Maersk's move comes as the FMC considers rulemaking processes around detention and demurrage billing, which is mandated by the passage of the Ocean Shipping Reform Act of 2022. The FMC has proposed that a "properly issued invoice is only issued to the person that has contracted with the billing party for the carriage of goods or space to store cargo, and the billed party is responsible for the payment of any incurred demurrage or detention charge." However, there are potential unintended consequences of the FMC's proposed rules, and industry players are urging the agency to consider all aspects of the issue.


President Biden's Budget Proposal


President Biden's fiscal year 2024 budget proposals released today will be a political document designed to reveal what GOP conservatives seek to take away and the potential U.S. default they threaten if the House keeps insisting on significant reductions in spending. The president's blueprint will not become law. Instead, it is an opening bid at the start of lengthy negotiations heading into the summer and fall, if not longer. President Biden says nearly $3 trillion in proposed measures would reduce deficits over ten years. But, as expected, proposed tax increases, opposed by conservatives, play a big role in the president's revenue math.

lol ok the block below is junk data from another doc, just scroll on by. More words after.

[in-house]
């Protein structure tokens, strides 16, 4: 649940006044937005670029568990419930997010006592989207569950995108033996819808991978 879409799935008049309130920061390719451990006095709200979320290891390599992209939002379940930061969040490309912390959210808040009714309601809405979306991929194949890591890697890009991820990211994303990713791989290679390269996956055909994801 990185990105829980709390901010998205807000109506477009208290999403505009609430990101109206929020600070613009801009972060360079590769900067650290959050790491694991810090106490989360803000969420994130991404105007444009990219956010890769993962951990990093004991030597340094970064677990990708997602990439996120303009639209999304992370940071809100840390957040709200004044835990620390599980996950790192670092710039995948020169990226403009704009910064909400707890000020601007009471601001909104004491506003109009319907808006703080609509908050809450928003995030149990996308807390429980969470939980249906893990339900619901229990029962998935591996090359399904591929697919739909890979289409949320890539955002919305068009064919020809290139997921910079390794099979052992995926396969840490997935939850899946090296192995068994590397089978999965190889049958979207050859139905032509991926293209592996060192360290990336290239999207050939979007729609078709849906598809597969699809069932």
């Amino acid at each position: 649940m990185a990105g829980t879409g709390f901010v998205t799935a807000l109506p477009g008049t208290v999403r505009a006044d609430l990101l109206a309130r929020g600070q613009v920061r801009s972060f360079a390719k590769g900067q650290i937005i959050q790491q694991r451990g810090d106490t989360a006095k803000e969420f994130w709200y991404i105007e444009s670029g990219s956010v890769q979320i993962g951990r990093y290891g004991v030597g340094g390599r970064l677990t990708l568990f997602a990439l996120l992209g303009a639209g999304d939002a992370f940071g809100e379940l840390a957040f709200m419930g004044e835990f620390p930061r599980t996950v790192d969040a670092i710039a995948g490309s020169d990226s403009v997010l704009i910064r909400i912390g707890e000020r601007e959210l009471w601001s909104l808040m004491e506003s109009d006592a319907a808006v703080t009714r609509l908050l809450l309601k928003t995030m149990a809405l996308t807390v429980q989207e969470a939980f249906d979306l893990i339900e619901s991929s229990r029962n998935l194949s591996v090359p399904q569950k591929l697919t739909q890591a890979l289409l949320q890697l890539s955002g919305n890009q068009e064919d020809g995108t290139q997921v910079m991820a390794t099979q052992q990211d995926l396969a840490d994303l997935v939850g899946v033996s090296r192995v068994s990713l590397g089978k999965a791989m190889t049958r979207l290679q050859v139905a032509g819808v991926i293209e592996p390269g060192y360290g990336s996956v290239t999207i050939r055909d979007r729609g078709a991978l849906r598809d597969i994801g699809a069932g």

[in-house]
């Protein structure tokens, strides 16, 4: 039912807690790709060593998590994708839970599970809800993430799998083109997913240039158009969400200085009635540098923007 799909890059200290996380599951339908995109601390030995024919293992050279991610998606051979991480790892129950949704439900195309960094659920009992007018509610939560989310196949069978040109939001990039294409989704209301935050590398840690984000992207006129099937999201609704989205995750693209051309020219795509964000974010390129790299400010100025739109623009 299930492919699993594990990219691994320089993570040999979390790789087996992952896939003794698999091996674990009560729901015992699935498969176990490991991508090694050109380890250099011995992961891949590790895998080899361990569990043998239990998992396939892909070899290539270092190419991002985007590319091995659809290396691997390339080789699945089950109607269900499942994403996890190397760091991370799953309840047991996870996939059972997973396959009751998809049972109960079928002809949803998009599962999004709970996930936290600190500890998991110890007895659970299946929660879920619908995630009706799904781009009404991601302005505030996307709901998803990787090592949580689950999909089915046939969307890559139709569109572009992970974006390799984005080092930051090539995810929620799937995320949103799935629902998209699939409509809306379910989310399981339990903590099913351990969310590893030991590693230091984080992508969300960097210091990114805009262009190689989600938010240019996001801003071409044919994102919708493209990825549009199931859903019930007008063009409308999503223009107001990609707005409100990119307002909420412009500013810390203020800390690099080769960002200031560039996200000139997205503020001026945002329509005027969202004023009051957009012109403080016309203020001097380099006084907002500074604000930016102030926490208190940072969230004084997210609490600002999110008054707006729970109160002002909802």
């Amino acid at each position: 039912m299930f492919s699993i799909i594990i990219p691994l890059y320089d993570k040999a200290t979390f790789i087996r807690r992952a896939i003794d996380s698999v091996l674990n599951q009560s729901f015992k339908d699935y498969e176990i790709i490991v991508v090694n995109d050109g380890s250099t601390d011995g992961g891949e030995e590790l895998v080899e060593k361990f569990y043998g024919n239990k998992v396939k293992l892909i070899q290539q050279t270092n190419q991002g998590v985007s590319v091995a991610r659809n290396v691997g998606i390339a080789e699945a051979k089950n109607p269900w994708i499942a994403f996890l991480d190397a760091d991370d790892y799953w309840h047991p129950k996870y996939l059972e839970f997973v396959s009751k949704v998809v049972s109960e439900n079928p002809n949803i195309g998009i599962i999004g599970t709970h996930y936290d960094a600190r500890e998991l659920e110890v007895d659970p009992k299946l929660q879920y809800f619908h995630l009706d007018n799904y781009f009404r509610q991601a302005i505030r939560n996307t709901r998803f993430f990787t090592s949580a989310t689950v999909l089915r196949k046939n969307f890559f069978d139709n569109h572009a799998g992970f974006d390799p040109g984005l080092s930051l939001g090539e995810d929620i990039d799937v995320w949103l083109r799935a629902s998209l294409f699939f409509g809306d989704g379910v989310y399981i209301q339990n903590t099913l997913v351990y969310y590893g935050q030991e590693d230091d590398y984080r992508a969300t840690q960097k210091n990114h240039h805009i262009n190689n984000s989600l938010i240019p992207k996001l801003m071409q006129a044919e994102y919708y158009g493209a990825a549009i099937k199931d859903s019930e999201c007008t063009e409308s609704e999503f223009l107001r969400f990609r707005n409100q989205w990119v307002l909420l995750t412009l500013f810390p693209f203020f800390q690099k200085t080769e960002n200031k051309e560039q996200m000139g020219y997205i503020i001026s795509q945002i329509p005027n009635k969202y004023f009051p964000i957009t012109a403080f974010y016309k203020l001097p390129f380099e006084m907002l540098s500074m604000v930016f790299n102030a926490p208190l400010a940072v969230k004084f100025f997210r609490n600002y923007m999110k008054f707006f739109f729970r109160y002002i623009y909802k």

• President Biden wants a 5.2% pay raise for federal workers. It would fall short of the 8.7% raise called for in legislation introduced in the House and Senate and backed by several Democrats and federal employee unions.
  • President Biden will push a 25% billionaire tax on the richest 0.01% of Americans, levies on rich investors and companies. 
  • The budget would close a loophole that allows some wealthy investors with "passthrough businesses" to avoid paying tax on their investments.
  • It would increase the top tax rate for Americans making $400,000 a year to 39.6% from 37%, reversing a Trump-era tax bill.
  • The budget sets the corporate tax rate at 28%, still well below the 35% rate that prevailed prior to the 2017 tax law, a White House official said.
  • The president's budget plan includes hundreds of billions of dollars in proposed savings through lower drug prices, some higher business taxes, anti-fraud vigilance and less "wasteful" spending, according to White House aides.